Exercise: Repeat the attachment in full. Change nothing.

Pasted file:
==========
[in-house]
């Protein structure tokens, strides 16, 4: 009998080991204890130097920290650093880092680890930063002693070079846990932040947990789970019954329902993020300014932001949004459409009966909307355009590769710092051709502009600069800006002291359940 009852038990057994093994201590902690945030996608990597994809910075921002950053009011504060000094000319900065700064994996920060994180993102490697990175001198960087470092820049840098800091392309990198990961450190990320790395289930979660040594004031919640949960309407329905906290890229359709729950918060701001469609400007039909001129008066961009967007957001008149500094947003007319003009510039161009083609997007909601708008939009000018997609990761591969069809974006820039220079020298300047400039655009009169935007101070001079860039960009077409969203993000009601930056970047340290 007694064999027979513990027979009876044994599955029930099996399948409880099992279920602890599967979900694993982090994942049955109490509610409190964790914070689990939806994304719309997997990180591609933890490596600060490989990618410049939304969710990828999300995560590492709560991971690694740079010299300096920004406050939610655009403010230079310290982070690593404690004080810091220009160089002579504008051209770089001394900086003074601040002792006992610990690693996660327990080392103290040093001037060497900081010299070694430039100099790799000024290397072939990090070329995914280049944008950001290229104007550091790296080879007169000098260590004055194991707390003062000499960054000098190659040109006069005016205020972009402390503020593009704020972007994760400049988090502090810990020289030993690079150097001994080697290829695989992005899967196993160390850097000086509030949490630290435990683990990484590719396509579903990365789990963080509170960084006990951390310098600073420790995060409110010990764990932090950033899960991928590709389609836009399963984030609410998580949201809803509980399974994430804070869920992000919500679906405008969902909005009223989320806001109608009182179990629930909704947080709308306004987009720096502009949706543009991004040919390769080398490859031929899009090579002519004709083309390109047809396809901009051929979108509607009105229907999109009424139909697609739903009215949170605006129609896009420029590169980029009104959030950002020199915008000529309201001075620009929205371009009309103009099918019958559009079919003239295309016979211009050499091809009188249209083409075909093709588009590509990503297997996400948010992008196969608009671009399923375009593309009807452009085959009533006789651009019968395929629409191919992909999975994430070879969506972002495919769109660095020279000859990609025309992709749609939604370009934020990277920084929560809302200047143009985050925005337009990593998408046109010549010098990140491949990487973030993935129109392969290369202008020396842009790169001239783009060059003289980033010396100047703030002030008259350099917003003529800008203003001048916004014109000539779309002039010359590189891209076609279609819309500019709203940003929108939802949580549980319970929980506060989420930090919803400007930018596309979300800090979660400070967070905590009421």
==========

[in-house]
């Protein structure tokens, strides 16, 4: 009998080991204890130097920290650093880092680890930063002693070079846990932040947990789970019954329902993020300014932001949004459409009966909307355009590769710092051709502009600069800006002291359940 009852038990057994093994201590902690945030996608990597994809910075921002950053009011504060000094000319900065700064994996920060994180993102490697990175001198960087470092820049840098800091392309990198990961450190990320790395289930979660040594004031919640949960309407329905906290890229359709729950918060701001469609400007039909001129008066961009967007957001008149500094947003007319003009510039161009083609997007909601708008939009000018997609990761591969069809974006820039220079020298300047400039655009009169935007101070001079860039960009077409969203993000009601930056970047340290 007694064999027979513990027979009876044994599955029930099996399948409880099992279920602890599967979900694993982090994942049955109490509610409190964790914070689990939806994304719309997997990180591609933890490596600060490989990618410049939304969710990828999300995560590492709560991971690694740079010299300096920004406050939610655009403010230079310290982070690593404690004080810091220009160089002579504008051209770089001394900086003074601040002792006992610990690693996660327990080392103290040093001037060497900081010299070694430039100099790799000024290397072939990090070329995914280049944008950001290229104007550091790296080879007169000098260590004055194991707390003062000499960054000098190659040109006069005016205020972009402390503020593009704020972007994760400049988090502090810990020289030993690079150097001994080697290829695989992005899967196993160390850097000086509030949490630290435990683990990484590719396509579903990365789990963080509170960084006990951390310098600073420790995060409110010990764990932090950033899960991928590709389609836009399963984030609410998580949201809803509980399974994430804070869920992000919500679906405008969902909005009223989320806001109608009182179990629930909704947080709308306004987009720096502009949706543009991004040919390769080398490859031929899009090579002519004709083309390109047809396809901009051929979108509607009105229907999109009424139909697609739903009215949170605006129609896009420029590169980029009104959030950002020199915008000529309201001075620009929205371009009309103009099918019958559009079919003239295309016979211009050499091809009188249209083409075909093709588009590509990503297997996400948010992008196969608009671009399923375009593309009807452009085959009533006789651009019968395929629409191919992909999975994430070879969506972002495919769109660095020279000859990609025309992709749609939604370009934020990277920084929560809302200047143009985050925005337009990593998408046109010549010098990140491949990487973030993935129109392969290369202008020396842009790169001239783009060059003289980033010396100047703030002030008259350099917003003529800008203003001048916004014109000539779309002039010359590189891209076609279609819309500019709203940003929108939802949580549980319970929980506060989420930090919803400007930018596309979300800090979660400070967070905590009421």